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Hey, so i want to start printing tshirts via heat transfer. I`ve been reading about printers but im not sure what should i buy. I know that i need a pigment inkjet printer but i can`t seem to find one in my country. Another thing i want to know is if i get a printer like one of the Epson Ecotank line and i put pigment ink in the tanks is the head going to clog up or will it be just fine.
 

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All Epson heads can print pigment inks. But heads can always clog, regardless of ink used. You want to print something that uses all 4 colors at least once a week. I have a simple file I made that is nothing but a few squares of Cyan, Magenta, Yellow, and Black.

More importantly, what color shirts do you want to use, and how long do you want these things to last? And does handfeel matter?

JPSS for lights works well on white shirts, and okay on light colors--IF you trim around the design so you don't have a "box" around the art (the transparent transfer layer darkens the shirt a bit, which is noticeable on any color other than white).

For dark shirts, there isn't a paper that is both durable and nice feeling. Transfers for dark garments have to include their own white underbase layer, which tends to result in stiff/heavy feeling prints that are not all that durable.
 

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Sublistar is a professional supplier of digital printing equipments and supplies.
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You need to figure out the difference between sublimation printing, screen printing, DTG printing, etc., as well as the quantity you want to print and the size of the printer you need. And if you want to import, you need to arrange an import license in advance or find one agent to help you . Of course, if the size is small, it can be shipped by air. By the way, DTF printing is very popular recently. You can have a try.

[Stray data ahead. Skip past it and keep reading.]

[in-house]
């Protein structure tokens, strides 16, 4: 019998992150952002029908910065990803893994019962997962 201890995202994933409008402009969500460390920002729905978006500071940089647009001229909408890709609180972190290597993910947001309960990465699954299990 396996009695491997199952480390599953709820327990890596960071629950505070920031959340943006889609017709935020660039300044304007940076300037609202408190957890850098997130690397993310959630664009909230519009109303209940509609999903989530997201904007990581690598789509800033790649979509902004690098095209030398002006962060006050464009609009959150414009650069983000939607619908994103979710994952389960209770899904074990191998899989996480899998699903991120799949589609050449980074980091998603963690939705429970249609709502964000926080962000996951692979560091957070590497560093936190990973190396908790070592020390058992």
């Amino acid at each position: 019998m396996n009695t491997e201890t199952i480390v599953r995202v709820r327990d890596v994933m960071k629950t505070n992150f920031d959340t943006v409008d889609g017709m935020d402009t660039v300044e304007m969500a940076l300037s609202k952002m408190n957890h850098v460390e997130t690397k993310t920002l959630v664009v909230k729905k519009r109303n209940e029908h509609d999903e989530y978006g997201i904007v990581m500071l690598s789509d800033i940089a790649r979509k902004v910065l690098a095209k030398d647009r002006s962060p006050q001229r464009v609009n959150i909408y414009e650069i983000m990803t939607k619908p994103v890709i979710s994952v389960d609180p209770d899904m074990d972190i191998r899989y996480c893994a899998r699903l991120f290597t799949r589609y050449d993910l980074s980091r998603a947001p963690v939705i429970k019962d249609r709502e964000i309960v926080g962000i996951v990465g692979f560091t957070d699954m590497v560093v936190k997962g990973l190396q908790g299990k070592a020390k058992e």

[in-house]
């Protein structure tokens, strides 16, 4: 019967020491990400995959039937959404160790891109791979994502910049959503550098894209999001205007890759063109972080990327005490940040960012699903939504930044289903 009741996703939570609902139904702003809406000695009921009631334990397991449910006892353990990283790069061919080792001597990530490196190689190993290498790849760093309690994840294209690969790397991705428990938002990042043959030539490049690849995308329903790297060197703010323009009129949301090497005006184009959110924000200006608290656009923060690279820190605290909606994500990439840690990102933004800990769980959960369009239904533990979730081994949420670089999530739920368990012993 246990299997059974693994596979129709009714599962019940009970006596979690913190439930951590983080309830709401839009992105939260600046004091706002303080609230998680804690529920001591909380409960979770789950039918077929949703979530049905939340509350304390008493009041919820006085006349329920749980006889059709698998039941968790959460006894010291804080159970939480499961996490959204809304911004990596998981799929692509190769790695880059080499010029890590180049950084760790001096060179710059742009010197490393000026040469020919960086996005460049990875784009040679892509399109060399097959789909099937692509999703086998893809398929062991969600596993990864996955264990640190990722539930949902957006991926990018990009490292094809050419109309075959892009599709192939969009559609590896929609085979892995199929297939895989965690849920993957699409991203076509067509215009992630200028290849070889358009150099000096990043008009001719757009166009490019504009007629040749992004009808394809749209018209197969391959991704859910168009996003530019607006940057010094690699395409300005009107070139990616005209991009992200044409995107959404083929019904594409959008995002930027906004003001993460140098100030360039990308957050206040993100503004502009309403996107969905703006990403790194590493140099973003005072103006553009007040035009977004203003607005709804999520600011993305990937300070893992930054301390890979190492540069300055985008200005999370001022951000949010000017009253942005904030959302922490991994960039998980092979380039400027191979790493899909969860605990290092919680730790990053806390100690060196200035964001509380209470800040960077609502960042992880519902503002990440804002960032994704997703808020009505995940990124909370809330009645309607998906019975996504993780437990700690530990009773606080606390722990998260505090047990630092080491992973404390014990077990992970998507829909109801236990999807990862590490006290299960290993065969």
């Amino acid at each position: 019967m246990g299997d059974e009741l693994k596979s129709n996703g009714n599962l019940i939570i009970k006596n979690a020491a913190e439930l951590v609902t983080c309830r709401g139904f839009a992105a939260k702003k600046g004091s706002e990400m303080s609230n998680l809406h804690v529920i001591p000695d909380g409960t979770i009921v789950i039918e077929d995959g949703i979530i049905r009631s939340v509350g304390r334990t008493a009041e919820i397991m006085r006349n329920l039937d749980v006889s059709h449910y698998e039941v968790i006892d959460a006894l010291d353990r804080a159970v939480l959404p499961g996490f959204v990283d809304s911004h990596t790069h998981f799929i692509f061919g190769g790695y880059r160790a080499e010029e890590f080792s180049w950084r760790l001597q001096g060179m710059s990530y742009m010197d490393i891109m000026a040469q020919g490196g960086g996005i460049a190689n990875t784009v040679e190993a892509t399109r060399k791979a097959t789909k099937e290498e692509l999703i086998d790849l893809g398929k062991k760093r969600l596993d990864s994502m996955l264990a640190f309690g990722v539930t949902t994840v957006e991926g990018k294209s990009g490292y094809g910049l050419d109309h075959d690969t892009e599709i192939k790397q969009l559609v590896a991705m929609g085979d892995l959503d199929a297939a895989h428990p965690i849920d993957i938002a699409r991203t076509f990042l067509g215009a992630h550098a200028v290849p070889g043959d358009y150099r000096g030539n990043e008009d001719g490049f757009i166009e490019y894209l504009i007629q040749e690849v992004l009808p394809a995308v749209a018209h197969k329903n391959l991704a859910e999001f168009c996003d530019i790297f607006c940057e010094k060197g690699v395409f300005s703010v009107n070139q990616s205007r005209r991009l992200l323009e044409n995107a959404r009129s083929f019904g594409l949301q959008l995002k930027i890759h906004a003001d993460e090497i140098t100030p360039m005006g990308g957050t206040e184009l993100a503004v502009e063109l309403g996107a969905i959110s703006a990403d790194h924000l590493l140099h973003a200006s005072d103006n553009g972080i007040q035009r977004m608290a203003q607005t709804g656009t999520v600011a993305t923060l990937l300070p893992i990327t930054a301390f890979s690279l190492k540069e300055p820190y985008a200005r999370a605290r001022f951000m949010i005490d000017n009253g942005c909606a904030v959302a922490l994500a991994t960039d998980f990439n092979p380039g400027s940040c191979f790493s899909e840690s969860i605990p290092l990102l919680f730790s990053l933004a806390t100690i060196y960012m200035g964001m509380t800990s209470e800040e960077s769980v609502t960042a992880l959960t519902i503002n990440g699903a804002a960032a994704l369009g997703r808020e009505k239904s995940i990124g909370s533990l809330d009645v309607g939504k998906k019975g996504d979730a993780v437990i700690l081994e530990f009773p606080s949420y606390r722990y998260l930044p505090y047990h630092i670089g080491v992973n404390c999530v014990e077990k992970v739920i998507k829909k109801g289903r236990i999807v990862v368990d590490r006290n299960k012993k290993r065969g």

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All Epson heads can print pigment inks. But heads can always clog, regardless of ink used. You want to print something that uses all 4 colors at least once a week. I have a simple file I made that is nothing but a few squares of Cyan, Magenta, Yellow, and Black.

More importantly, what color shirts do you want to use, and how long do you want these things to last? And does handfeel matter?

JPSS for lights works well on white shirts, and okay on light colors--IF you trim around the design so you don't have a "box" around the art (the transparent transfer layer darkens the shirt a bit, which is noticeable on any color other than white).

For dark shirts, there isn't a paper that is both durable and nice feeling. Transfers for dark garments have to include their own white underbase layer, which tends to result in stiff/heavy feeling prints that are not all that durable.
I have also been wonder what the OP posted. Epson told me only use the inks they sell specifically for the printer but they only say that for warranty purposes and to sell ink.

Where can I buy Epson pigmented ink? I have an ET-15000 sitting here doing nothing.
 

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I have also been wonder what the OP posted. Epson told me only use the inks they sell specifically for the printer but they only say that for warranty purposes and to sell ink.